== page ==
Earlier this month, Google announced “Licensable” tag that would be placed on thumbnails in Google Images. The feature is now officially out, and it could help all photographers sell their work or stock photos much easier.
Google is launching a new feature that will make photographers really happy. When you specify license information for your photos, they will have the “Licensable” badge on the thumbnails in Google Images. This way, people will know that the image is available for licensing (and no, it’s not free just because it’s on Google). There will also be a link to license details in the Image Viewer, so people can learn how they can buy and use your photo.
The speed of information flow on the Internet is a double-edged sword. While it lets us get informed about anything in no time, it also helps fake news spread like wildfire. This is why Google has joined the battle against doctored images. From now on, Google will fact check all the images you search and let you know if they’re fake.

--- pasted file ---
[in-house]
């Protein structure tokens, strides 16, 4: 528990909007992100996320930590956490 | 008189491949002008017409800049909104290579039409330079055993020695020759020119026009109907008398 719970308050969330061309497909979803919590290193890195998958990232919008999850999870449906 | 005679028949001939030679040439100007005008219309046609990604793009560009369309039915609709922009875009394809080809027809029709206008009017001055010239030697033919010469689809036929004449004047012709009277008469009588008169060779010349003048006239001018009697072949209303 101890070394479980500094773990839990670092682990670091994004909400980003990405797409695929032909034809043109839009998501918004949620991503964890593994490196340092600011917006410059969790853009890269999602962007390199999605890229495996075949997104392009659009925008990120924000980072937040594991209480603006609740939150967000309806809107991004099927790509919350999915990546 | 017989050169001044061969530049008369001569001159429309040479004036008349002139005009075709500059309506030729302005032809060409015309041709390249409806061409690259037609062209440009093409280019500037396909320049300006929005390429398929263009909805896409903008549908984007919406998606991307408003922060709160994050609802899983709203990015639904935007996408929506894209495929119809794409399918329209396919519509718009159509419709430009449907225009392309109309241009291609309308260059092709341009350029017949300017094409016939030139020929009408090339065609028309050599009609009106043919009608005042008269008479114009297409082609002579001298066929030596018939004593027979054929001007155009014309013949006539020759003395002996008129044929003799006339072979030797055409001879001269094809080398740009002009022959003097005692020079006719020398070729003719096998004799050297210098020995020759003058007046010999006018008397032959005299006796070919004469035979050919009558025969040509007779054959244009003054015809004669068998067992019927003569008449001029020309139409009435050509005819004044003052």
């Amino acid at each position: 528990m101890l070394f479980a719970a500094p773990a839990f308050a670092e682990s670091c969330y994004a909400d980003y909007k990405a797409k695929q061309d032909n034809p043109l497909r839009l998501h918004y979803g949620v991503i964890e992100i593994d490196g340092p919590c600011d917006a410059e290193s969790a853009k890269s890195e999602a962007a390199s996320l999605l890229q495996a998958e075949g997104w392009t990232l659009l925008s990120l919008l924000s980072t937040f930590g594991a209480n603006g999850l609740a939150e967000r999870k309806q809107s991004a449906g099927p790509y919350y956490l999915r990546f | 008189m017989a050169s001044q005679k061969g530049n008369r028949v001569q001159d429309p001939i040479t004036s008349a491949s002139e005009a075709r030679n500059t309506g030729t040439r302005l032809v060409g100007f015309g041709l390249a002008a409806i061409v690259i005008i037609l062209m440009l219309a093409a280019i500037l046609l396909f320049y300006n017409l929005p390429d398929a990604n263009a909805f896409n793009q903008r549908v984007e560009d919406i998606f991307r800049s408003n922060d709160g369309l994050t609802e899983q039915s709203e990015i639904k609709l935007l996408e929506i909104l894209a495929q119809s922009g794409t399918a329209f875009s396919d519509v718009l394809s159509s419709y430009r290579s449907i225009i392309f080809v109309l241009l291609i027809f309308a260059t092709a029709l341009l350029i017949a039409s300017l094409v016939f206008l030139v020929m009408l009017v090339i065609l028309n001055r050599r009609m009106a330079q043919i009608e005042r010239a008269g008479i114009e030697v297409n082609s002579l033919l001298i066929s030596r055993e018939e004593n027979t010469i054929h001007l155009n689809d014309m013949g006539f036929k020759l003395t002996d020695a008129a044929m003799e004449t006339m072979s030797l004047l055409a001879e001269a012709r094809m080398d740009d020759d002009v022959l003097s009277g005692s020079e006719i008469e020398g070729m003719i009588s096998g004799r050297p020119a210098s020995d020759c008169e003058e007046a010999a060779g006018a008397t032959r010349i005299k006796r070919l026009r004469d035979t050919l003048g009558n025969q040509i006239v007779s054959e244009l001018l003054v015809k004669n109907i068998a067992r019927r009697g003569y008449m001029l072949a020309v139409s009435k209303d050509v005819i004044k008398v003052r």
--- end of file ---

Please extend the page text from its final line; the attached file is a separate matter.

Google’s AI labels what it sees in your photos, and sometimes it doesn’t really do the best job. Now Google has announced some changes and its Cloud Vision API tool is going gender-neutral. Instead of labeling people in photos as “man” or “woman,” the tool will now play it safe and label them simply as “person.”
After removing the “View Image”, Google is now adding another change to the image search in an attempt to protect creators’ copyright. Starting today, Google will start adding Creator and Credit metadata within the images that appear via Image Search. And in the following weeks, the Copyright Notice will appear with alongside images as well.
A few days ago, Getty and Google announced the upcoming changes as a result of a licensing deal. The announced changes have arrived, and now you can’t see the “View Image” button on Google any longer. Instead, if you want to see the photo, you’ll have to go directly to the website where it’s hosted.
Well, this is a bit of an embarrassment. Taiwan’s new e-passports have been released, and then quickly recalled after a picture of Dulles Airport, near Washington D.C., was printed as the backdrop to one of its pages. Mashable believes that it may be the result of a Google Images search screw-up, which shows a photograph of Dulles Airport on a search for Taiwan Taoyuan International Airport.